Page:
THOSE hard-working horsemen and women in Maryland don't deserve the fate that politicians have bestowed on them.
Instead of celebrating thoroughbred racing in the Free State after yesterday's 123rd running of the famed Preakness Stakes -- Maryland's biggest annual promotional event -- folks in the racing business here can only bemoan their plight.
They have become political pawns in a cynical, manipulative battle between Gov. Parris N. Glendening and his chief Democratic rival, Harford County Executive Eileen M. Rehrmann.
Ms. Rehrmann's strategist Larry S. Gibson has opted to fight this primary campaign on the worst possible terrain: legalizing slot machines at the racetracks. Mayor Kurt L. Schmoke, who is Mr. Gibson's most prominent success story, is backing Ms. Rehrmann mainly because the governor wouldn't support slots at Pimlico Race Course a few years back to generate revenue for the city schools.
That has turned Ms. Rehrmann into a one-dimensional candidate. Already Mr. Glendening is trying to etch that image in the public's mind. His campaign pitch will go something like this: a Rehrmann victory means slots -- and eventually casinos and big-time gamblers -- throughout Maryland.
For the governor, it's a picture-perfect issue. He's practically angelic, while Ms. Rehrmann, with Mr. Gibson lurking malevolently in the background, looks like a craven politician fronting for gambling interests.
That's not fair to Ms. Rehrmann, who has been a capable, honest county executive. But it's also not fair to the racing industry, which could emerge in November with its dream of slots at the track in tatters and no hope for further relief from the man it opposed in this election, Mr. Glendening.
Horse racing ought to get a better break. The last thing it needs is an enemy in the governor's mansion. But Mr. Gibson has polarized the situation, and that places racing folks in an awkward spot. Many of them, including Pimlico-Laurel owner Joseph De Francis, have lined up with the Rehrmann-Gibson team.
Maryland's tracks -- and the thousands whose livelihoods depend on racing's prosperity -- need help. They are getting killed by the success of Delaware racetracks' slot machine gambling. Two state aid packages are helping the Maryland tracks tread water, but much more needs to be done.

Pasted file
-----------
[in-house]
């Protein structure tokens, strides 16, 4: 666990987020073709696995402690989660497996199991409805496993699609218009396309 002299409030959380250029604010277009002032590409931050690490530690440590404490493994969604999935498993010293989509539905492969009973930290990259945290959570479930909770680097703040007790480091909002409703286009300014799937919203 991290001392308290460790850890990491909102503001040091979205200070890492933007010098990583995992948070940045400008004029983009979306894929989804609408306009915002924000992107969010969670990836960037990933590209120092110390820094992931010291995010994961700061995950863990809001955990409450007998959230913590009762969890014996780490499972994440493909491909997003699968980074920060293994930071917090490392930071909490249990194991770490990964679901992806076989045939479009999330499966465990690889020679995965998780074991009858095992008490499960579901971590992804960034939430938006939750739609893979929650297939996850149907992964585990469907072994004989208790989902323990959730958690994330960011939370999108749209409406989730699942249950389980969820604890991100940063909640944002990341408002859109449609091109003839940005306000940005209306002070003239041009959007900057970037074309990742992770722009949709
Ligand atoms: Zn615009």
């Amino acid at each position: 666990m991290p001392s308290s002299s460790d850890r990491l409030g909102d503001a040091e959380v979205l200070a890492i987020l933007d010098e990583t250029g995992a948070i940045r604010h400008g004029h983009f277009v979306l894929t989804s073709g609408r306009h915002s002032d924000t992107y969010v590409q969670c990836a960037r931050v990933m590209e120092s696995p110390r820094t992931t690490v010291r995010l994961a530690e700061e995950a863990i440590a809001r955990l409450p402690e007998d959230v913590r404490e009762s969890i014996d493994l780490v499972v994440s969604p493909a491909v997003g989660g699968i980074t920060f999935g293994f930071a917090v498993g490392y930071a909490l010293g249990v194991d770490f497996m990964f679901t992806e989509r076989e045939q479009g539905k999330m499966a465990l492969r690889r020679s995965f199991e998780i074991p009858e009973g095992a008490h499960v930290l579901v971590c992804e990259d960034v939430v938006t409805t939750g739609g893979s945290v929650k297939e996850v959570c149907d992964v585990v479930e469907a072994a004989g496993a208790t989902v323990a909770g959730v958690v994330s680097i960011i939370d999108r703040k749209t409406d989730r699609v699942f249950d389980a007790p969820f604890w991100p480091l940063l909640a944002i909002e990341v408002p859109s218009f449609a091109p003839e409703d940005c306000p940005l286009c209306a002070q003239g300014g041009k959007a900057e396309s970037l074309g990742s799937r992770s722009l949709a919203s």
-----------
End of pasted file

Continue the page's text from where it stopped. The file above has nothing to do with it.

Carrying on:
This year's aid package gives the tracks $10 million to boost purses. Compare that with the $400 million in slot-machine revenue at Delaware tracks last month. This will translate into hefty hikes in purses for horsemen and women. Sooner or later, Maryland's tracks will be left in the dust in the competition for quality horses -- and patrons.
But will Mr. Glendening race to the rescue of those who tried to defeat him? That's not his track record.
Even if Mr. Glendening were to lose in November to Republican Ellen R. Sauerbrey, the outlook for racing supporters won't be positive. Ms. Sauerbrey, while sympathetic to horsemen and women, is opposed to "corporate welfare" -- government handouts to struggling enterprises.
She and her fellow fiscal conservatives believe in the Darwinian notion of survival of the fittest. If for-profit racetracks can't make it on their own, let them die.
As for slots at the tracks, Ms. Sauerbrey acknowledges mixed emotions. She wants to help the tracks but she morally opposes expanded gambling. With Mr. Glendening taking a righteous anti-gambling position, you can hardly expect the Republican Party's likely nominee to go out on a limb.
Ms. Sauerbrey and her handlers have been careful to avoid those kinds of mistakes. They don't want to ruin what looks like a golden opportunity for Republicans to win the governorship.
So horsemen and women are left in the lurch. Their only hope may be for some of Mr. Glendening's advisers to persuade him to offer his own plan for rescuing Maryland racing short of legalizing slots at the tracks. That would make him look like a statesman. He could oppose gambling while doing what is right for a troubled state industry.
More likely, Mr. Glendening will simply lash out at the evil gambling elements opposing his re-election. And the racing industry will suffer. That's a sad epilogue for this year's Preakness at Pimlico. The track, and the dedicated workers in that industry, should be celebrating today. But how can they when the future for racing in Maryland looks so bleak?
Barry Rascovar is a deputy editorial page editor for The Sun.
Pub Date: 5/17/98